Author:Vedis Olafsdottir (University of Iceland)
Paper short abstract:
Wake up in a dark morning in January. Sit up in the tent, crawl out of the sleeping bag. Wind, frost, snow. The shoes are frozen. How did hard conditions affect the body and mind of a researcher in a two year long research of Reykjavik’s volunteer air ground rescue team?
Paper long abstract:
To become a member in Reykjavik’s air ground volunteer rescue team, each candidate needs to complete two years of training. The team is based on volunteers and therefore all the training is during weekends or evenings. The training can be tough, physically, mentally and technically. The weather can be bad and candidates need to survive weekends up in the mountains, eat, sleep, walk and pee in cold, wet and windy conditions. If the members are able to cobe in rough conditions; crawl in tents, sleep in the cold, ski 35 km a day and face the fear as of climbing icey slopes, crossing bustling glacier rivers and navigating alone through mountains, they are deemed to be able to rescue others.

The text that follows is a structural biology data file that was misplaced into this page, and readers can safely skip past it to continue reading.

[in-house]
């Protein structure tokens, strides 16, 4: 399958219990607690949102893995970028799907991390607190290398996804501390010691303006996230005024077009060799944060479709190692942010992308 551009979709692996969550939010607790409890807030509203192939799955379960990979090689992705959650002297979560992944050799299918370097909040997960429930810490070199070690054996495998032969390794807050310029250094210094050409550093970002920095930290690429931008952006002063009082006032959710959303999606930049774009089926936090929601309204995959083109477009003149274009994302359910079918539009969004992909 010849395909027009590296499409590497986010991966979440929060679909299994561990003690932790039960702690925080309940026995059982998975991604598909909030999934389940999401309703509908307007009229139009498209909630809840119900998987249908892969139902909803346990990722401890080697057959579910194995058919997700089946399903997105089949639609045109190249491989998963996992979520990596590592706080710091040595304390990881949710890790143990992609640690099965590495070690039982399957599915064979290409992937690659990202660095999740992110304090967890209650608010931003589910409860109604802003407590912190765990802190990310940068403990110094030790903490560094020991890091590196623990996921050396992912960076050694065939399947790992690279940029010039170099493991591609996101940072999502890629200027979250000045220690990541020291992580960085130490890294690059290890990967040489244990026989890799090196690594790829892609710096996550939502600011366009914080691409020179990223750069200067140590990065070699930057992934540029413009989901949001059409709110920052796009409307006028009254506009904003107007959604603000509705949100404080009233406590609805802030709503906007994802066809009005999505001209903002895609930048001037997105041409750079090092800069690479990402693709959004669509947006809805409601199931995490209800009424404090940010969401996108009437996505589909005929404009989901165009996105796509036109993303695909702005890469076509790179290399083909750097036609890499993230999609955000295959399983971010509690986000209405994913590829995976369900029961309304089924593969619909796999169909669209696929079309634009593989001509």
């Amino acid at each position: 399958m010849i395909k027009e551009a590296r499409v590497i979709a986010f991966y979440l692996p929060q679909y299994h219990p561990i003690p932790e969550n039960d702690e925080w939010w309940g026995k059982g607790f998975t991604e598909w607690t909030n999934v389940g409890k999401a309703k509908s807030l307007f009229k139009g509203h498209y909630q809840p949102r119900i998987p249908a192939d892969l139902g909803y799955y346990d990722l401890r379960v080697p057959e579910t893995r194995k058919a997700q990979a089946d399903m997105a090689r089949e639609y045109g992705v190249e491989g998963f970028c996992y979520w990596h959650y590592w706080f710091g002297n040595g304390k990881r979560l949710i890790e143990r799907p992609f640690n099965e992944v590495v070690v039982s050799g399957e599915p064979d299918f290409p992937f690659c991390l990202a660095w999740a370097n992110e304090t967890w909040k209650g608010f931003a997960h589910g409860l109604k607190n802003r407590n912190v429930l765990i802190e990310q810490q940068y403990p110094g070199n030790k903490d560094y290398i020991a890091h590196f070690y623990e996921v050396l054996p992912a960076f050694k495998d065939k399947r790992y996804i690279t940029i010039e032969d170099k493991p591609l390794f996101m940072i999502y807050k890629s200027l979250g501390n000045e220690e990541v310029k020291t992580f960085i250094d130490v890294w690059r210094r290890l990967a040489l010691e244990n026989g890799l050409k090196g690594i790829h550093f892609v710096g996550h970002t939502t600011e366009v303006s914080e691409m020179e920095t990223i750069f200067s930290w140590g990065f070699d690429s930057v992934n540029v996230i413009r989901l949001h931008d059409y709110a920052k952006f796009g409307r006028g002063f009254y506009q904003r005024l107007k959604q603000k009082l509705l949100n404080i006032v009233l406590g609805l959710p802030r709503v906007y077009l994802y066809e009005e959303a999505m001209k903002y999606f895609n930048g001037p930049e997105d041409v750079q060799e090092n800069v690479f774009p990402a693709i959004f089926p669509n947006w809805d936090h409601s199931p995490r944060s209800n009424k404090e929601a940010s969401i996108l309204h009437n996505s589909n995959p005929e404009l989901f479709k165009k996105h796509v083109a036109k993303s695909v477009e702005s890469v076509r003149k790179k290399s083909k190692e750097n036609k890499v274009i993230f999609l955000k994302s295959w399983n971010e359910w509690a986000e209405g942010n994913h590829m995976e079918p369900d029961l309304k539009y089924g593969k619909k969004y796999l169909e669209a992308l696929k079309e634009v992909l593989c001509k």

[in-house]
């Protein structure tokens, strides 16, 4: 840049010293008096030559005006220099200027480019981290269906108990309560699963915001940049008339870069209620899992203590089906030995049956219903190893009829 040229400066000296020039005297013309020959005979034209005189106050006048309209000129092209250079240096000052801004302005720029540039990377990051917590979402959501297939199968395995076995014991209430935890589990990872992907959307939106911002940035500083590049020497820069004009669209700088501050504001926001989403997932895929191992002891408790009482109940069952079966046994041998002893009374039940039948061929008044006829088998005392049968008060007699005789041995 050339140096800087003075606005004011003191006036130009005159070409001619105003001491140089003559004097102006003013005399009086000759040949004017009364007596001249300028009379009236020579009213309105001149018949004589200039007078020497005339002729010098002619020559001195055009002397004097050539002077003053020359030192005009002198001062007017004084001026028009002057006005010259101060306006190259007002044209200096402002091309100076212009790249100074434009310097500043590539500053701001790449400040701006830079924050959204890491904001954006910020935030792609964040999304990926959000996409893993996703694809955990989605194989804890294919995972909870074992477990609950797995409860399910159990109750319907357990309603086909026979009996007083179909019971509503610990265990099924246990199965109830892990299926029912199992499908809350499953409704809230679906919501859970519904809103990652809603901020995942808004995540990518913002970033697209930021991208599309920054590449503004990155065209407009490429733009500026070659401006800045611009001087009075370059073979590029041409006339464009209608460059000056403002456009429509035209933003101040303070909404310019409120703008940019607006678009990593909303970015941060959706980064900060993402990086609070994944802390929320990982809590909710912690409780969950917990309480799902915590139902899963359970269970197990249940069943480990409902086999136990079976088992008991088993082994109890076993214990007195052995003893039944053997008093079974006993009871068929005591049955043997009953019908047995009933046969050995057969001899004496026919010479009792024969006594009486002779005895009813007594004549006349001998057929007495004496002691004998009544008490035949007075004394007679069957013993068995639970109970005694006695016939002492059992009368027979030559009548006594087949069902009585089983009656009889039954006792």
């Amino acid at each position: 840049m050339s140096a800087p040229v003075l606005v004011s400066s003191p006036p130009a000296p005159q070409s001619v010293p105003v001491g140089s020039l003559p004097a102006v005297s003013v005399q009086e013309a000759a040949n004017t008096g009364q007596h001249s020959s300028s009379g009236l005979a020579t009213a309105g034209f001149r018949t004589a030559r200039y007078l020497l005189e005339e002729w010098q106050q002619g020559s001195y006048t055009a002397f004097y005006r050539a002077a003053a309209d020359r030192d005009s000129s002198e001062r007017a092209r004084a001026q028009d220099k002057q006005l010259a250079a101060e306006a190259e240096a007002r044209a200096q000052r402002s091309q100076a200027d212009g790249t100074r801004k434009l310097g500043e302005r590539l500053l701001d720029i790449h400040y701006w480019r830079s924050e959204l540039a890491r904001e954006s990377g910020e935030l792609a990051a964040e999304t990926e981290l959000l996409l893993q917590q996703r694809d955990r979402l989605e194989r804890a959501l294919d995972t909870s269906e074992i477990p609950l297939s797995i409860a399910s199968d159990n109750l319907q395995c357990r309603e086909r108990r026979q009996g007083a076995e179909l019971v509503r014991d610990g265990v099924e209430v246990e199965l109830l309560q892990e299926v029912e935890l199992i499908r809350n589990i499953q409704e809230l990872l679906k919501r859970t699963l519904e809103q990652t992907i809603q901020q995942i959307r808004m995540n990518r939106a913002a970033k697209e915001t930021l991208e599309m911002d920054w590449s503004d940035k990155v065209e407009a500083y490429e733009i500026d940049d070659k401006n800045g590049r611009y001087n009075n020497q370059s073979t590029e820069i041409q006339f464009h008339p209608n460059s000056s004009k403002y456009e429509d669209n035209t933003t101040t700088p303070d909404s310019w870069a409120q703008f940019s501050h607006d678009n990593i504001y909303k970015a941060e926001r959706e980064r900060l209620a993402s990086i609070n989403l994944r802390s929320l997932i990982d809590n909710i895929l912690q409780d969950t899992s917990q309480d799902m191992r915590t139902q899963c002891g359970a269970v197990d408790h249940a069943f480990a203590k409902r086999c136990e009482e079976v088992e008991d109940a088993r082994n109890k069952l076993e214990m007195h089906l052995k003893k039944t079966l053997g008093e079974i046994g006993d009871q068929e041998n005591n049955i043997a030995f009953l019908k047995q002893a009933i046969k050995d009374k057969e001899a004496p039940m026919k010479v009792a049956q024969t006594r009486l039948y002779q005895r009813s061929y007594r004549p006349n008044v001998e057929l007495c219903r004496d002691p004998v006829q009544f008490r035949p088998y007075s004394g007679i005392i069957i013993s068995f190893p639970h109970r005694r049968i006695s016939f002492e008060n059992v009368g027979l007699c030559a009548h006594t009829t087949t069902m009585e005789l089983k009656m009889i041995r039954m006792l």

Based on two year long fieldwork, I am intersted in how candidates change and adjust their bodies and minds to rough conditions. Who cobes, who quits? Furthermore, how did I as a researcher and a full participant of the training adjust to the field?
Body, corporeality and configuration: the affective body in the vortex of culture, identity and communication